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Cruelty Connection

A 2012 report by the Alberta SPCA highlights additional difficulties faced by victims of domestic violence when animals are involved. The report, Inside the Cruelty Connection: The Role of Animals in Decision-Making by Domestic Violence Victims in Rural Alberta, documents a study conducted throughout the province. 

One of the study’s key findings is that more than half of abused women who have animals reported that they delayed leaving the relationship due to concern for their animals. Other findings:

  • 59% of abused women with animals were afraid to seek help out of concern for their animals.
  • 36% of abused women with animals reported that their abuser threatened or harmed their animals.
  • 85% of threats against animals were carried out.
  • In cases that involved children as well as threatened animals, 85% of women reported that the children witnessed the threat or harm to the animal.
  • In half of those cases, it was the child’s own pet.

In cases that involved children as well as threatened animals, 85% of women reported that the children witnessed the threat or harm to the animal. In half of those cases, it was the child’s own pet.

Deliberate cruelty to animals is a form of violence. Besides being harmful to a living creature capable of suffering and feeling pain, intentional animal cruelty can be one of the earliest and most dramatic predictors that an individual is developing a pattern of seeking power and control by inflicting suffering on others. It can also be an indicator of other kinds of violence being perpetrated on family members or others.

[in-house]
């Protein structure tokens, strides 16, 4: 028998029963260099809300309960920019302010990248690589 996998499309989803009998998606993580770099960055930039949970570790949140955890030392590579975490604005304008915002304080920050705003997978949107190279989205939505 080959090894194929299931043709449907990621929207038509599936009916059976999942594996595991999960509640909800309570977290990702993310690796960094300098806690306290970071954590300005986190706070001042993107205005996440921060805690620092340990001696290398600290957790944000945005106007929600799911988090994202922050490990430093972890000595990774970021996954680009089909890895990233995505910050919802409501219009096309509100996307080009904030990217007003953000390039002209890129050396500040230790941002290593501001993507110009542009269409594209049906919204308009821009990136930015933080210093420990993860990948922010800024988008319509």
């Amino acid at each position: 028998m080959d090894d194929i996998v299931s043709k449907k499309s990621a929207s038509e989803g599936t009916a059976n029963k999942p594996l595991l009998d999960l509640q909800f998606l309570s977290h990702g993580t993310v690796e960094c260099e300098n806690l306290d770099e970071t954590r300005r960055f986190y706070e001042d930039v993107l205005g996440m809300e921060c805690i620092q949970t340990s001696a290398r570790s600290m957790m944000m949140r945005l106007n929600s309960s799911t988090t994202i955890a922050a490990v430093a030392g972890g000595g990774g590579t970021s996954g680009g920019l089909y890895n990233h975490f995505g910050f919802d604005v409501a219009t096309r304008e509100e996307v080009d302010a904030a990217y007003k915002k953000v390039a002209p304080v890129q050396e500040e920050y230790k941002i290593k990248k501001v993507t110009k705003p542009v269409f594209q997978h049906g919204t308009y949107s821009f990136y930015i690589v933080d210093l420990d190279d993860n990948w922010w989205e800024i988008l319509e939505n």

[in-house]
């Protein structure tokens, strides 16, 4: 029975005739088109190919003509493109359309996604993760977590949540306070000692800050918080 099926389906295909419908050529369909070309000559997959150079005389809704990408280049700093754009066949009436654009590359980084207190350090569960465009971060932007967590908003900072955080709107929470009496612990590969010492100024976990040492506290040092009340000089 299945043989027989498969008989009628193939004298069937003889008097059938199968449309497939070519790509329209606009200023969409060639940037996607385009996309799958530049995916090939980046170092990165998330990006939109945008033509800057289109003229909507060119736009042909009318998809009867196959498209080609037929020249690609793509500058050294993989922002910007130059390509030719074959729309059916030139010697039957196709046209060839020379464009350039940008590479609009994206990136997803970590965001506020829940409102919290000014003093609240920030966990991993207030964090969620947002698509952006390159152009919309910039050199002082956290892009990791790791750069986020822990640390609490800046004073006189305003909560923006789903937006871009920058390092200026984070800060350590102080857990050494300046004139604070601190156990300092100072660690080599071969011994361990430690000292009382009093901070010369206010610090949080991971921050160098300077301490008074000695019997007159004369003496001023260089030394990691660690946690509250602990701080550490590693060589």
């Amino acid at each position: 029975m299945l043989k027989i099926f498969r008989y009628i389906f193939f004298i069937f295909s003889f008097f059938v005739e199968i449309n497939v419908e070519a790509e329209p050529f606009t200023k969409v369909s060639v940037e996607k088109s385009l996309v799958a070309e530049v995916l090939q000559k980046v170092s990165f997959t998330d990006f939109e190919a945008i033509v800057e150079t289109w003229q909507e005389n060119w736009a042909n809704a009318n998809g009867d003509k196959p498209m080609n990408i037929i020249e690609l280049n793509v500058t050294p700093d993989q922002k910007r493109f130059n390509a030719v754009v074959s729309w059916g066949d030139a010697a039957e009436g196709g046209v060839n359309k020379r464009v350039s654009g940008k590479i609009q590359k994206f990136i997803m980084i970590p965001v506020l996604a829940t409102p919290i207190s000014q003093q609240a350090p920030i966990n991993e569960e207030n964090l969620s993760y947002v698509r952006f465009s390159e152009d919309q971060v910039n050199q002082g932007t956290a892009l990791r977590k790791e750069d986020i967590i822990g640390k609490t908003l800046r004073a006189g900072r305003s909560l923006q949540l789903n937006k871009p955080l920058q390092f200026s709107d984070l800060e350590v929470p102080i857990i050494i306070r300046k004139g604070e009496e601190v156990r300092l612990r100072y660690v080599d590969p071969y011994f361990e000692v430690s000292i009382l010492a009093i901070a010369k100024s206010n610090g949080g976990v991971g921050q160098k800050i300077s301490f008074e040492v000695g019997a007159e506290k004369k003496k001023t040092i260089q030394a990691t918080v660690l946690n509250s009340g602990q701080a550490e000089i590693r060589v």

The Alberta SPCA has joined with numerous other agencies in both animal welfare and human services to operate a Pet Safekeeping Program. The program provides temporary foster care for the pets of victims of domestic violence who have to leave their abusive situations.

If you have cause to believe there is animal abuse occurring in your community, you should report it to the appropriate SPCA or humane society for your area. Discuss your concerns and observations—the staff who take the calls share your concern and will help to identify the nature of the situation and the appropriate response. Your call will be treated in confidence, though your name and contact information will need to be taken in case further information is needed. On rare occasions (if cases go to court) you may need to provide written or verbal testimony.

Power & Control Tactics:
Using Animal Cruelty as Part of Domestic Violence

Intimidation: Harming or killing a pet and threatening the same thing will happen to you if you don’t comply with the abuser’s demands.

Emotional Abuse: Calling your pet names (your stupid, ugly dog is useless). Giving away or killing a pet to take away your primary source of comfort and unconditional love.

Isolation: Refusing to allow you to take your pet to your preferred vet. Prohibiting you from socializing your dog with other dogs.

Minimizing, Denying & Blaming: Blaming you or your pet for cruelty. Killing a pet and then saying it doesn’t matter because the pet was old.

Using Children: Harming or killing the children’s pet in order to intimidate them or blaming the “disappearance” of the family pet on you in order to create a wedge between you and your children.

Legal Abuse: Trying to take control of a pet for which you have been primary caretaker, or filing charges of pet theft against you if you leave with the pet.

Coercion & Threats: Threatening to harm or kill your pet if you leave or assert any independence.